The different accounts of the gospels concerning the words of Jesus is not limited to the King James Bible but is certainly a characteristic of every Greek manuscript and every translation of the New Testament in every language and time. Perhaps someone could find one example where this is not the case in some Bibles, but that would not erase the multitude of other examples throughout the gospels. This is not a problem exclusive to the King James Bible and it is not a problem limited to the last words of Jesus. The possible examples are myriad.
My reason for the above paragraph is to help you understand that, if slight differences in the wording of Jesus in the various gospels negates the value of a Bible, then all Bibles are worthless. In fact, this is one of the arguments of skeptics against the Bible. However, there is no need for us to trash our Bibles for this reason.
Every time any historical record is given, the information given is selected by the author according to the purpose of the writing. Even in a courtroom setting where every word is recorded, there are times that the recorder is told to leave some statement or comment out of the record. Yet, we do not accuse the recorder of dishonesty because of this act.
The biblical records of conversations are true and they are completely what God wanted them to report. But they are not a complete record of everything that was said at the time. This is not required or desired (people think the Bible is long now). The Holy Spirit chose the words to be recorded according to their importance to the purpose of the text at that point. Each gospel is telling the story of the life and work of Christ, but each is approaching His life from different perspectives. If two of the gospels record the same event, they are not required to tell all the same details of that event. John stated concerning the works of Christ that "if they should be written every one, I suppose that even the world itself could not contain the books that should be written" (John 21:25). The Holy Spirit chose the most appropriate details of each scene according to the purpose of that gospel at that point.
However, this does not mean that the record is in any way false. At almost any event, the words spoken would have been many times the words actually recorded in the text of the gospels. The longest recorded sermon of Jesus is the Sermon on the Mount in Matthew 5-7. Yet, it would take only about 15-20 minutes to speak. But we see Jesus speaking to the multitudes for entire days (this is why He fed the 5,000). What he said greatly exceeded what was recorded of His sayings. What is recorded in the gospels is carefully selected for its God-given purpose.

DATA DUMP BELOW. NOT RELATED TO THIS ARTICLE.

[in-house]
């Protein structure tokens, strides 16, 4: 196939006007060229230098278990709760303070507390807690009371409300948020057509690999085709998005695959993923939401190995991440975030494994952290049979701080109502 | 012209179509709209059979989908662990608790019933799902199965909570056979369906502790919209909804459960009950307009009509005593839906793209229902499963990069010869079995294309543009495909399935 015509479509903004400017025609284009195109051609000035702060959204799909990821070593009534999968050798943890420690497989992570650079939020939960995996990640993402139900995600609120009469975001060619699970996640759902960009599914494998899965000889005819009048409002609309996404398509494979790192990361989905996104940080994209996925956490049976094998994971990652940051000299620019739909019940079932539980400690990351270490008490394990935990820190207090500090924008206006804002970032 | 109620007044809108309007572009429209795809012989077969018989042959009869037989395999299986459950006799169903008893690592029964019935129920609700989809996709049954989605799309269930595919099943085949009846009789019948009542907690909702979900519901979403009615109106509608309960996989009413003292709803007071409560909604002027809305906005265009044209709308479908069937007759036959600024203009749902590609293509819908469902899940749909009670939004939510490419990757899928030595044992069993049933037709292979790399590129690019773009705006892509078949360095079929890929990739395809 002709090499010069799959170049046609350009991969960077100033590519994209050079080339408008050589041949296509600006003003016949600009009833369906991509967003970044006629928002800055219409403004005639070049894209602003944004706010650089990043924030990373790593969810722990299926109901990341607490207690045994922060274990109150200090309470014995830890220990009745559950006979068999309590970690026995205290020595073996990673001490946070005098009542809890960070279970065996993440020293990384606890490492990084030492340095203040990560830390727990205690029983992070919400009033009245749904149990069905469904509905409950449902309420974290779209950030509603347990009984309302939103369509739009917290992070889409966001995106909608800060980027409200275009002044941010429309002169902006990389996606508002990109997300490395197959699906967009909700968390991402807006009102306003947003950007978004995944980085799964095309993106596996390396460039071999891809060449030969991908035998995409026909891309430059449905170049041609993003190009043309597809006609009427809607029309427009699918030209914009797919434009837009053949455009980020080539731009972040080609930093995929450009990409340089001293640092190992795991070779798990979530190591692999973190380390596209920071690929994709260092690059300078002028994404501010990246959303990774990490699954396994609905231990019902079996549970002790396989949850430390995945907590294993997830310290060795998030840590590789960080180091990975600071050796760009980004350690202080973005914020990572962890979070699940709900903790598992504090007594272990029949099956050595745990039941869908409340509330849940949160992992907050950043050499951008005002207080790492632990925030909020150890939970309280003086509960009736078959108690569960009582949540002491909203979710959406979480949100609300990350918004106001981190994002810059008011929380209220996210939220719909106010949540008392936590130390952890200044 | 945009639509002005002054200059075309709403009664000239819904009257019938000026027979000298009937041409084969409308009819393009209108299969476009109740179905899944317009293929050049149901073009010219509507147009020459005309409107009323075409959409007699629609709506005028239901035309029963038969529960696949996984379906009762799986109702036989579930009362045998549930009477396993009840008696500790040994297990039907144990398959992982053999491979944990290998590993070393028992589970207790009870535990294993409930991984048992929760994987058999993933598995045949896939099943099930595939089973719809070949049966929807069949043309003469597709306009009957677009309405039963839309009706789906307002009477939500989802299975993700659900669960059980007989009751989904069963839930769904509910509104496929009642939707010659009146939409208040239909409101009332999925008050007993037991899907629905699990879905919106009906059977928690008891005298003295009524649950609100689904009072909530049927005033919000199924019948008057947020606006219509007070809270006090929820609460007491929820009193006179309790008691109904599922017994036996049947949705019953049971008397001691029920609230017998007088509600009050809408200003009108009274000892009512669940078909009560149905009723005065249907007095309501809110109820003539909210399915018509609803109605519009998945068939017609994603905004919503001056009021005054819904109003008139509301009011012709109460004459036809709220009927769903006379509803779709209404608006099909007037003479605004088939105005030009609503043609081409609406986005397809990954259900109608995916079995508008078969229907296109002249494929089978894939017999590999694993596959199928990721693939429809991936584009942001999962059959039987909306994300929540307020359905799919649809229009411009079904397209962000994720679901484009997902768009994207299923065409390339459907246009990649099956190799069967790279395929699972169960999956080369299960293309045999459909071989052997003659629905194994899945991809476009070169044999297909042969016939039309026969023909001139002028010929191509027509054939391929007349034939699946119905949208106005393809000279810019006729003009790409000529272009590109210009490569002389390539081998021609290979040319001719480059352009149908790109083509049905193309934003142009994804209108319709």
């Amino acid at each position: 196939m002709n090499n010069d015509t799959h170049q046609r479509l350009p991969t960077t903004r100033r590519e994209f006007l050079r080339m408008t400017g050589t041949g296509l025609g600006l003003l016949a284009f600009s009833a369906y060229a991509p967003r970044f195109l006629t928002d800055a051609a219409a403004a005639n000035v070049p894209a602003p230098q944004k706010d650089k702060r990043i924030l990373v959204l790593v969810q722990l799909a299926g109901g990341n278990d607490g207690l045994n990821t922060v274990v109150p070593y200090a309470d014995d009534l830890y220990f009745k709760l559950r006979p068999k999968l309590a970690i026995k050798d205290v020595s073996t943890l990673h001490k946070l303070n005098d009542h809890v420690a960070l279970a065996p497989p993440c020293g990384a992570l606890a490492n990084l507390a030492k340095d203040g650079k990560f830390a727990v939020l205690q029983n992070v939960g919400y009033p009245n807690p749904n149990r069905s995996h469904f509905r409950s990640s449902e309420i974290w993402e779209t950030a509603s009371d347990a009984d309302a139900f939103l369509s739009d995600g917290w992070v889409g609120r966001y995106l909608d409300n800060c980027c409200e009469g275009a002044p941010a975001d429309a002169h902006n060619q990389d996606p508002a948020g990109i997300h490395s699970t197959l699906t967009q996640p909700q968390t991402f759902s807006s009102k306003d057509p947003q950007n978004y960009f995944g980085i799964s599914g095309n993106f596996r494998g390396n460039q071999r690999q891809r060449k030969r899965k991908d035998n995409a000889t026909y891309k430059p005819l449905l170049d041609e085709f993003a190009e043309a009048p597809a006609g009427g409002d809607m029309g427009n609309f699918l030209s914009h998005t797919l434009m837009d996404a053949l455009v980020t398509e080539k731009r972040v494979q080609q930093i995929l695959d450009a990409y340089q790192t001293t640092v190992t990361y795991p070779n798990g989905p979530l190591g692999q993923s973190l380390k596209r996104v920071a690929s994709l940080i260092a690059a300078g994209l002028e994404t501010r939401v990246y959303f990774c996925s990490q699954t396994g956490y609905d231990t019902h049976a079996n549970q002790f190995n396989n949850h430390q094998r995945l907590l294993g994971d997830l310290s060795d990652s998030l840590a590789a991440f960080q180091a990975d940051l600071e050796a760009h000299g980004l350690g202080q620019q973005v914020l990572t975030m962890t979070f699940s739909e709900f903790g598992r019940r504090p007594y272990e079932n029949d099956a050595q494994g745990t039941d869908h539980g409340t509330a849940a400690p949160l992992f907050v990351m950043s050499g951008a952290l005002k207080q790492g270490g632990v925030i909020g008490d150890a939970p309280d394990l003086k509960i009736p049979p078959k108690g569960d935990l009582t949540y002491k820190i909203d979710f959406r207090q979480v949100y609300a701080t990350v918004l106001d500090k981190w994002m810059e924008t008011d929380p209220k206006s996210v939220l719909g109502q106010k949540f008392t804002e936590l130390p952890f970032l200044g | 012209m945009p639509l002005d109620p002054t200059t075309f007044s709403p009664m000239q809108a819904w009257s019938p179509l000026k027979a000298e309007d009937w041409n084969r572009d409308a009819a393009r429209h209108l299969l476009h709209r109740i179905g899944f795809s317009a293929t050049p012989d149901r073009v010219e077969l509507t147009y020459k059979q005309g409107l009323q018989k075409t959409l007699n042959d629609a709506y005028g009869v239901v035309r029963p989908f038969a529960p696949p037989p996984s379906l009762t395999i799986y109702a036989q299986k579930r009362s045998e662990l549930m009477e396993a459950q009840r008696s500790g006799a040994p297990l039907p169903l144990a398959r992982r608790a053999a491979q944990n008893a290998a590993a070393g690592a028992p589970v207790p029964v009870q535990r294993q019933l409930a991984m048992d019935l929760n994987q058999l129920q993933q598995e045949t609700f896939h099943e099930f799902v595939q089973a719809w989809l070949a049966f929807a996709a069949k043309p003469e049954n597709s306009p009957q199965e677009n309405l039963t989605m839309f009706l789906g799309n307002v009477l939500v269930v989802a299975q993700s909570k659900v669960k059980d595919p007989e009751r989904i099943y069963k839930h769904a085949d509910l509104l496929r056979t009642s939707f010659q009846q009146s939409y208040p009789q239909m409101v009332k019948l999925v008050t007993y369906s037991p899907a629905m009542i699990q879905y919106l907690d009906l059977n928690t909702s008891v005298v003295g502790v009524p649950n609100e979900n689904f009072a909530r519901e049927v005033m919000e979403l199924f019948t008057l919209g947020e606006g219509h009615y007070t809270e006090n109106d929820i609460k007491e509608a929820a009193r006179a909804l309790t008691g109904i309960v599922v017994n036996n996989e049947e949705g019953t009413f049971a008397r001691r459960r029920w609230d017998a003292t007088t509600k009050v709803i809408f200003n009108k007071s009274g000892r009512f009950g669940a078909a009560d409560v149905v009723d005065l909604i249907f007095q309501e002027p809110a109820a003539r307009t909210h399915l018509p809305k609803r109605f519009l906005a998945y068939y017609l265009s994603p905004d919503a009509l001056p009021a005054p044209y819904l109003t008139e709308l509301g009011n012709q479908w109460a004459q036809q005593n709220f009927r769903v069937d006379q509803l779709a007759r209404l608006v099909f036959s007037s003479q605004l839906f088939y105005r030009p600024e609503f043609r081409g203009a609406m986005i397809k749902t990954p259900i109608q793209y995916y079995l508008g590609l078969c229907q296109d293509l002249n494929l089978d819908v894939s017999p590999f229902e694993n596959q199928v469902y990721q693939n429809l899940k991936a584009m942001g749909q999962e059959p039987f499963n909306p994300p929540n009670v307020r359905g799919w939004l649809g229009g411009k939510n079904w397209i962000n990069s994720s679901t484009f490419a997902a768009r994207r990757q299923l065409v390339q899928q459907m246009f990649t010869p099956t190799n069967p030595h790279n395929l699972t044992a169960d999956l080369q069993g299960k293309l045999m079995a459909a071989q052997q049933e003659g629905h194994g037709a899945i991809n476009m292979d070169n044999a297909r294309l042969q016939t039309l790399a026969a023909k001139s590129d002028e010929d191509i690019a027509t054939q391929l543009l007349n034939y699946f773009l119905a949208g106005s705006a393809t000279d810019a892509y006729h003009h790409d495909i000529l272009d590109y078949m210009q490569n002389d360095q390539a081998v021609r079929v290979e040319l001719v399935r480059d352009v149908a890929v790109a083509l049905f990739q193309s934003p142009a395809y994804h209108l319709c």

This can explain why comparisons of the sayings of Christ do not always perfectly match. One gospel may have 25 words of His speech, while another may have 39 words of the same speech. However, He may have spoken 800 or more words at the time. The authors, by the direction of the Spirit, have simply chosen the words that best tell the story from their perspective. What may seem like a contradiction is not. The authors have just chosen different words from the same speech.
One example of these so-called contradictions is found in the sign that Pilate put over the head of Jesus at His crucifixion. Consider the following accounts:
- Matthew 27:37 THIS IS JESUS THE KING OF THE JEWS
- Mark 15:26 THE KING OF THE JEWS
- Luke 23:38 THIS IS THE KING OF THE JEWS
- John 19:19 JESUS OF NAZARETH THE KING OF THE JEWS
Many have pointed to this as a certain contradiction in the Bible. But I believe the sign probably said: "THIS IS JESUS OF NAZARETH THE KING OF THE JEWS." Check it out. This includes all the elements found in all four gospels. Every account is true, but none had the complete wording. This is not error. If you were the companion of a blind man and he asked you what you saw at any given point, would you be dishonest if you did not tell him everything you could see at that point in time? Of course not. In fact, so many things come into the range of our eyes, that this would be practically impossible. Before you could get to everything in the range of your eyes, the scene would have changed.
Now consider if the blind man asked four different people at the same time and in the same place to tell him what they saw. Would they tell him the same things? No, of course not. They would all see according to their own perspective. However, what if this blind man were able to record each of the four accounts and study them over a period of time? Would he understand more or less because of four accounts of the same scene. I think we would agree that his understanding would be increased. Not only that, he would know more than the sum of adding the four accounts together, for by comparing the records, he would learn things that were not specifically stated by any of the reporters. This is the effect that the study of the four gospels can have on our understanding of the life and ministry of our Lord Jesus Christ.